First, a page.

Five Books That Mean a Lot to Me (in no particular order):

(1) Atlas Shrugged, The Fountainhead, and all of Ayn Rand's non-fiction (e.g. Capitalism: The Unknown Ideal--please read the Amazon review! It's hilarious!)... except The Romantic Manifesto which left my fancy untickled. Rand has deeply influenced the way I see the world. Like the generation of capitalists and libertarians before me, I am indebted to her.

(2) Battle Cry of Freedom: the Civil War Era, by James McPherson. Without a doubt the best single-volume treatment of the US Civil War that I have read. A fascinating and wonderful book.

(3) The entire "Discworld" series by Terry Pratchett. I particularly enjoyed some of the more recent ones, including The Truth and Going Postal. Absolutely hilarious satirical fantasy, and Pratchett gores all the right oxen. I can re-read these books over and over.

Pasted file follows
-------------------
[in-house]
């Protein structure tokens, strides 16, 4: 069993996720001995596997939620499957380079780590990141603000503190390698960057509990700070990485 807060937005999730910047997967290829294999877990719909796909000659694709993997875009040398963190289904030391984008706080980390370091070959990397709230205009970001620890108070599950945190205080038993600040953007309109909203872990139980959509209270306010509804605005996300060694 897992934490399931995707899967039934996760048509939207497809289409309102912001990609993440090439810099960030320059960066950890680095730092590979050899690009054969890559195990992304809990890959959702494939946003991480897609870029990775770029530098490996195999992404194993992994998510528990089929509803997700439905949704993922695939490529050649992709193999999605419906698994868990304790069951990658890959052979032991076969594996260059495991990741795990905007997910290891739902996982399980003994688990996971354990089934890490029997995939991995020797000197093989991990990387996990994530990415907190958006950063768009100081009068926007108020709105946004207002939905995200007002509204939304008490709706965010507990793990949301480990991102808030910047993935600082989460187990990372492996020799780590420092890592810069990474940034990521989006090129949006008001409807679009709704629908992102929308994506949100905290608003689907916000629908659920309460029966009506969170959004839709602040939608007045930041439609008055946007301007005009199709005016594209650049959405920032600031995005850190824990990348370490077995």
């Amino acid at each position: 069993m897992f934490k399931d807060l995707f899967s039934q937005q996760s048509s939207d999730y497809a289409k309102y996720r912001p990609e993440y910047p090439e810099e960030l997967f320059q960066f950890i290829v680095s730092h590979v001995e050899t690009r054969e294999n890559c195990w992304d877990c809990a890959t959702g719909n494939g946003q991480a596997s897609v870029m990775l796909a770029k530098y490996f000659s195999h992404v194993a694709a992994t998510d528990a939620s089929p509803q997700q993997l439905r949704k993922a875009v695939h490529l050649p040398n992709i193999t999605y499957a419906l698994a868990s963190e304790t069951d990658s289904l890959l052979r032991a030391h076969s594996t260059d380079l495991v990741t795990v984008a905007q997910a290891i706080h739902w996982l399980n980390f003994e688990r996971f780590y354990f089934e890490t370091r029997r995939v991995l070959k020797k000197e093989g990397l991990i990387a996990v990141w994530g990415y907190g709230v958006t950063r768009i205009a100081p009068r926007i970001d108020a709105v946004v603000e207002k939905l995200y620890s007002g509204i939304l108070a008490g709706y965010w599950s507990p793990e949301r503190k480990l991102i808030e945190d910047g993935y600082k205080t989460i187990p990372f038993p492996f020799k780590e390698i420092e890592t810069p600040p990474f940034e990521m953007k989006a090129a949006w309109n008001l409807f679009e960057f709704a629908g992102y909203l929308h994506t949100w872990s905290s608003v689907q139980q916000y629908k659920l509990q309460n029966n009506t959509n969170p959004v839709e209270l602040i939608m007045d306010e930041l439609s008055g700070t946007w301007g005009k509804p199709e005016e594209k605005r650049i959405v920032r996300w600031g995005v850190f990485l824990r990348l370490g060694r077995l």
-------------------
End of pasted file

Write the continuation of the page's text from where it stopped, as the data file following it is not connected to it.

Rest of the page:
(4) Systems of Survival, by Jane Jacobs. A very interesting book, told through the conceit of a series of dinnertable conversations by a disparate group of thinkers. Jacobs identifies and provides evidence for the existence of two completely distinct moral codes: the guardian code, and the commercial code.

(5) The Gruffalo, by Julia Donaldson. I have had a great time reading this book to my kids (again and again and again and again until my eyeballs start to bleed out of sheer happiness!!!!!!!!!!!!!! *koff*). Seriously, this is a very fun book which allows me to indulge my need to speak in a variety of silly voices. The Gruffalo is the best of Donaldson's several books, although I also like Room On The Broom.

You're it:
Ravishing Light
Heart of Canada
Joel Fleming
Japnaam Singh
Rempelia Prime

(Have you noticed how people tend to tag other bloggers of approximately the same ... er ... I don't know, pull? Heft? So high-power bloggers tag high-power bloggers, mid-level types tag other mids, etc. Life is high school.)